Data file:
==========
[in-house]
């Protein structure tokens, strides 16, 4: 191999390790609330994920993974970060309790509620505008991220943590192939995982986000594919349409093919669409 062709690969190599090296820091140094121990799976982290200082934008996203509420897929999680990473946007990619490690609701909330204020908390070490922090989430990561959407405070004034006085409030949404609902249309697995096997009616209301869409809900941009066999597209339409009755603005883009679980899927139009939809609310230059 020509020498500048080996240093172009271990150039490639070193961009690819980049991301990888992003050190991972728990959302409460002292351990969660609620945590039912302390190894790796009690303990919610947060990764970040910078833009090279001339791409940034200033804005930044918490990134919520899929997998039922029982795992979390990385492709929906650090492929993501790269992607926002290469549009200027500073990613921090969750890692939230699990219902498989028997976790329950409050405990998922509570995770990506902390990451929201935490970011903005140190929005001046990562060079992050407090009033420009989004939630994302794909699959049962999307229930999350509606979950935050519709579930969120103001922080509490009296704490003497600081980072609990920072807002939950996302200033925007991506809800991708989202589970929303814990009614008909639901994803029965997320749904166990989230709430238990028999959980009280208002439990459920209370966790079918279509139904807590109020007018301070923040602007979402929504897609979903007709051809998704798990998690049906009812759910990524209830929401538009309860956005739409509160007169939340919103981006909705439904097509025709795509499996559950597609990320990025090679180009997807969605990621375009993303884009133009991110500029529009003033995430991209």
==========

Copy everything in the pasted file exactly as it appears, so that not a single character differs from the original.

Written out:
[in-house]
């Protein structure tokens, strides 16, 4: 191999390790609330994920993974970060309790509620505008991220943590192939995982986000594919349409093919669409 062709690969190599090296820091140094121990799976982290200082934008996203509420897929999680990473946007990619490690609701909330204020908390070490922090989430990561959407405070004034006085409030949404609902249309697995096997009616209301869409809900941009066999597209339409009755603005883009679980899927139009939809609310230059 020509020498500048080996240093172009271990150039490639070193961009690819980049991301990888992003050190991972728990959302409460002292351990969660609620945590039912302390190894790796009690303990919610947060990764970040910078833009090279001339791409940034200033804005930044918490990134919520899929997998039922029982795992979390990385492709929906650090492929993501790269992607926002290469549009200027500073990613921090969750890692939230699990219902498989028997976790329950409050405990998922509570995770990506902390990451929201935490970011903005140190929005001046990562060079992050407090009033420009989004939630994302794909699959049962999307229930999350509606979950935050519709579930969120103001922080509490009296704490003497600081980072609990920072807002939950996302200033925007991506809800991708989202589970929303814990009614008909639901994803029965997320749904166990989230709430238990028999959980009280208002439990459920209370966790079918279509139904807590109020007018301070923040602007979402929504897609979903007709051809998704798990998690049906009812759910990524209830929401538009309860956005739409509160007169939340919103981006909705439904097509025709795509499996559950597609990320990025090679180009997807969605990621375009993303884009133009991110500029529009003033995430991209």